A beginner’s guide to meditation for calming the mind and emotions

As the COVID-19 pandemic forces families to isolate at home, many parents and children are experiencing pronounced anxiety about their safety and more.

While attention and concern are necessary, panic and anxiety are not. If you’re struggling to cope with the stress, you may find meditation can help calm your mind and emotions.

Fear is our enemy. It triggers our nervous system’s fight-or-flight response, and unless we’re being chased by a Bengal tiger, it doesn’t help us. The fight-or-flight response depresses our immune system, disrupts our relationships, muddles our thinking, and leads to poor decision-making.


Related read: Parenting through the pandemic: simple tips to help you cope


If anyone in your family is suffering anxiety at present, you can try the following techniques to calm nerves and settle emotions.

Note: While these techniques are fine to do with children, you might want to practice alone first.

First: Sit comfortably upright

  1. Start by finding a quiet space where you can sit comfortably upright without interruption.
  2. Either sit normally on a chair, or if you prefer, sit with your legs crossed on your bed or sofa. (If you’re sitting cross-legged, place a firm cushion or folded blanket under your seat, so your legs are somewhat lower than your tailbone.)
  3. Sit upright with your back straight. Not rigid and tense, but straight.
  4. Draw your chin and head back, so your head is balanced on your shoulders and you’re not straining to support your head.
  5. Draw your shoulders back and rest your hands on top of your thighs, where your legs meet your hips.
  6. Let your hands sit like two cups, palms facing upwards, fingers relaxed.

Next: Practice three to four calming breaths

  1. Close your eyes and focus your attention at the point between your eyebrows.
  2. Start your meditation with three to four deep breaths as follows:
  3. Inhale through your nose for a count of approximately four to five seconds. Imagine that you’re inflating your belly first, then your lungs.
  4. Hold the breath for approximately five to eight seconds. As you hold the breath, tense all of the muscles in your arms, legs, and abdomen.
  5. Exhale the breath for a count of approximately four to six seconds, releasing the tension in your arms, legs, and abdomen as you exhale.
  6. It’s not important whether you exhale through your nose or your mouth. Do what feels comfortable to you.

Body scan meditation

  1. After the calming breaths, let your breathing find its own natural rhythm. You might feel comfortable continuing to inhale and exhale slowly, or you might feel comfortable breathing slightly faster. Follow what your body wants to do.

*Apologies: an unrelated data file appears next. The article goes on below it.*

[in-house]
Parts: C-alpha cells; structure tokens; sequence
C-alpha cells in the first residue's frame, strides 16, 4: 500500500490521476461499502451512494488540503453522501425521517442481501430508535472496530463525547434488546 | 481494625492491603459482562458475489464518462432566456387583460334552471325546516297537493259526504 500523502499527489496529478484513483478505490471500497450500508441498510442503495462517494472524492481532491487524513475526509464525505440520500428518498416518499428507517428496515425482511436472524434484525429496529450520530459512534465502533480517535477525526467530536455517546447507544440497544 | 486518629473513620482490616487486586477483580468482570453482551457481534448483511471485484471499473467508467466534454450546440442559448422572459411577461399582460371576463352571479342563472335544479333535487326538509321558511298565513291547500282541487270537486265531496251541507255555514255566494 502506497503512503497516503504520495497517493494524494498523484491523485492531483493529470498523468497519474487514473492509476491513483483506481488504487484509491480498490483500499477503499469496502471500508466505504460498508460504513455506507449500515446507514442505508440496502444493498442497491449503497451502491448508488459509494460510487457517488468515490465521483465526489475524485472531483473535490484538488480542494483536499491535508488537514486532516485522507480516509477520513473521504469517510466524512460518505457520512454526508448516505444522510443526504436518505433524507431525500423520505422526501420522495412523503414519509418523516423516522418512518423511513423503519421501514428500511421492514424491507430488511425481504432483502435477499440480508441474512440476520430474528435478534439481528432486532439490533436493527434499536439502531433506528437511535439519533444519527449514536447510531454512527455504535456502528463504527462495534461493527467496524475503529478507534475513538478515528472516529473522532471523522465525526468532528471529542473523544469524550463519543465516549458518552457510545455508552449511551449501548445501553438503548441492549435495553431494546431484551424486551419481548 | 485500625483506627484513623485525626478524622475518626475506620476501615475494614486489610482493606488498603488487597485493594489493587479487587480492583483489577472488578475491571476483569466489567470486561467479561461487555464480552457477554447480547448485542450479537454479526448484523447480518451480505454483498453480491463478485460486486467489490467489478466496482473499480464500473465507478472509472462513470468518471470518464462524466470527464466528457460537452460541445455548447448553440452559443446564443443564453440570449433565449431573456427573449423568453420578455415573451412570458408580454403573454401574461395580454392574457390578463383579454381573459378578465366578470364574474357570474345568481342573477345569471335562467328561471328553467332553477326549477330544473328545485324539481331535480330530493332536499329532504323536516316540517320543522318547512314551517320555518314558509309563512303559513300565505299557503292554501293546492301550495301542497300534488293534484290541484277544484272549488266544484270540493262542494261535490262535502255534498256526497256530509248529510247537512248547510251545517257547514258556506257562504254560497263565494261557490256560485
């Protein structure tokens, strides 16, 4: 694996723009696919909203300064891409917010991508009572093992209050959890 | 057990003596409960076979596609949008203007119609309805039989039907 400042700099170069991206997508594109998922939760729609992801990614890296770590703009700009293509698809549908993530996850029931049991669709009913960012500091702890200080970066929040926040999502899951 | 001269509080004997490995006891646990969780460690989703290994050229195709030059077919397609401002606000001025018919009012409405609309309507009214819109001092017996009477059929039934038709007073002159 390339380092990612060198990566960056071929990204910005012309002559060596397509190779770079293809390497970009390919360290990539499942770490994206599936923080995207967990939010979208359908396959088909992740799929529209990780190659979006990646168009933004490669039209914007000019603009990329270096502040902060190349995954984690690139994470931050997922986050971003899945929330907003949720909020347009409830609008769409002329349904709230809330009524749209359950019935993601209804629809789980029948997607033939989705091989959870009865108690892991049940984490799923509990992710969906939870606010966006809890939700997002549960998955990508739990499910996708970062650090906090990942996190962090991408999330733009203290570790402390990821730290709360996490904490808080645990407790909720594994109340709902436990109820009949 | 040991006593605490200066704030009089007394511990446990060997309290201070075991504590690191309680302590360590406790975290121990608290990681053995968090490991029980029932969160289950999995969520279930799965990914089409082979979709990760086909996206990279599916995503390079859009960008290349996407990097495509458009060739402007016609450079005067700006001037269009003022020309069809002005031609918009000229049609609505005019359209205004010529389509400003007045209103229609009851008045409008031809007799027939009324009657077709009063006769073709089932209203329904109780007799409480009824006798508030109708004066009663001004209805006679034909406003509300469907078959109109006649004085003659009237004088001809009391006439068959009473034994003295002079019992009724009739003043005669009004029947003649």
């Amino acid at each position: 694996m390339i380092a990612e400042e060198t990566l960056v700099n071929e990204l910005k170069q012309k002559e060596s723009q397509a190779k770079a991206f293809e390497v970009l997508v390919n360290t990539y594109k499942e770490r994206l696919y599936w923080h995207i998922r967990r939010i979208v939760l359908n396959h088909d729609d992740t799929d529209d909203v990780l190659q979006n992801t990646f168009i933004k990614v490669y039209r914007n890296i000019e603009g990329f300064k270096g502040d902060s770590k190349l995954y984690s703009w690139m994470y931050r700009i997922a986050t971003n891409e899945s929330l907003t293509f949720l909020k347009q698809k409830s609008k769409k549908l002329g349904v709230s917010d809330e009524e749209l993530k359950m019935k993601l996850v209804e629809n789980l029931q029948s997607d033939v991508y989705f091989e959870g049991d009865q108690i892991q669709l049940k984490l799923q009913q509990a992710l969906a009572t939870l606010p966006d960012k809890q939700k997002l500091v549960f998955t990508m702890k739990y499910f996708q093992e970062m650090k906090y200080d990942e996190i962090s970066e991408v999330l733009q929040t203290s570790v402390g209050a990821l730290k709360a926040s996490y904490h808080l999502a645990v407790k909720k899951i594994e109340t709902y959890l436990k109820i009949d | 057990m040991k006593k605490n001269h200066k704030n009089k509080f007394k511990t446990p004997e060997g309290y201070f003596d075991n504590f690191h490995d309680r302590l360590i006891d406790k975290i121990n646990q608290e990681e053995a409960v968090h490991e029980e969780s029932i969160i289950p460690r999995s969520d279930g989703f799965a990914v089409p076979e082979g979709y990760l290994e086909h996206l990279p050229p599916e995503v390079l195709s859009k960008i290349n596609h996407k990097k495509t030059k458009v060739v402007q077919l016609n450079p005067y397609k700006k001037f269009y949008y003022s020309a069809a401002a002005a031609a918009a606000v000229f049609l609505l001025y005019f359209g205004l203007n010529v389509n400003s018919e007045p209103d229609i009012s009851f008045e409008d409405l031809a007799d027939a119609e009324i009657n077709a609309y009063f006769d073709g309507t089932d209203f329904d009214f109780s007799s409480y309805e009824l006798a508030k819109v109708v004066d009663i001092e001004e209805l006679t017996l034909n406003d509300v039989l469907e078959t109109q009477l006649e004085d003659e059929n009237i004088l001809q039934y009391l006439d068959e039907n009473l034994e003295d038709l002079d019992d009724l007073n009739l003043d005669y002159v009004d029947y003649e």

2. Begin your body scan by focusing your attention on the area below your belly button. What do you feel there? If there’s tension, imagine that you are breathing “into” that place and releasing the tension. Maintain your attention there for one minute.
  3. Next, put your attention on the region of your belly button. What do you feel there? If there’s tension, breathe into it. Maintain your attention there for one minute.
  4. Now put your attention on your solar plexus, at the bottom of your chest sternum. Again, if you sense tension, breathe into it and feel yourself releasing it. Notice any tension in your shoulders at the same time. Do this for one minute.
  5. Next, place your attention on your throat. Observe whether you feel any tightness there. Focus your breathing in that area for one minute.
  6. Now focus your attention at the point between your eyebrows. If it helps to maintain your attention, imagine a small light there. Breathe into that point for one minute.
  7. You’ve completed a basic body scan. You can stop meditating, or if you want to continue, you can do so. You can continue to focus on the point between your eyebrows, or you can revisit the other places that you already scanned. Follow what feels natural for you.

As we pass through this difficult time, you can try meditating once each day for six to seven minutes. You might prefer to meditate in the morning, afternoon, or evening—or all three.

Three tips: Don’t meditate if you are sleepy, when lying down, or if your stomach is very full. These things have a negative effect on your concentration.

If you find meditation difficult at first, don’t give up. It’s normal for your attention to wander when you first start to practice. Consider meditation like a “gym exercise” for your mind. You may need a few days of practice to feel the full benefit.

Here’s to everyone’s health. By fostering patience and calm, we will get through this difficult time.

Jim Grove has practiced pranayama meditation for 40 years. An earlier version of this story first appeared on the Fire the Coach blog.

2 responses to “A beginner’s guide to meditation for calming the mind and emotions

  1. I love these ideas – I think starting these practices with small children and even toddlers in a playful way will plant the foundation for a lifelong practice.

    1. Absolutely. Traditionally, in countries such as Tibet and India, many children have been taught to meditate from a young age. I have a few Indian friends who can point to their early introduction to meditation as a key part of shaping their lifetime habits.

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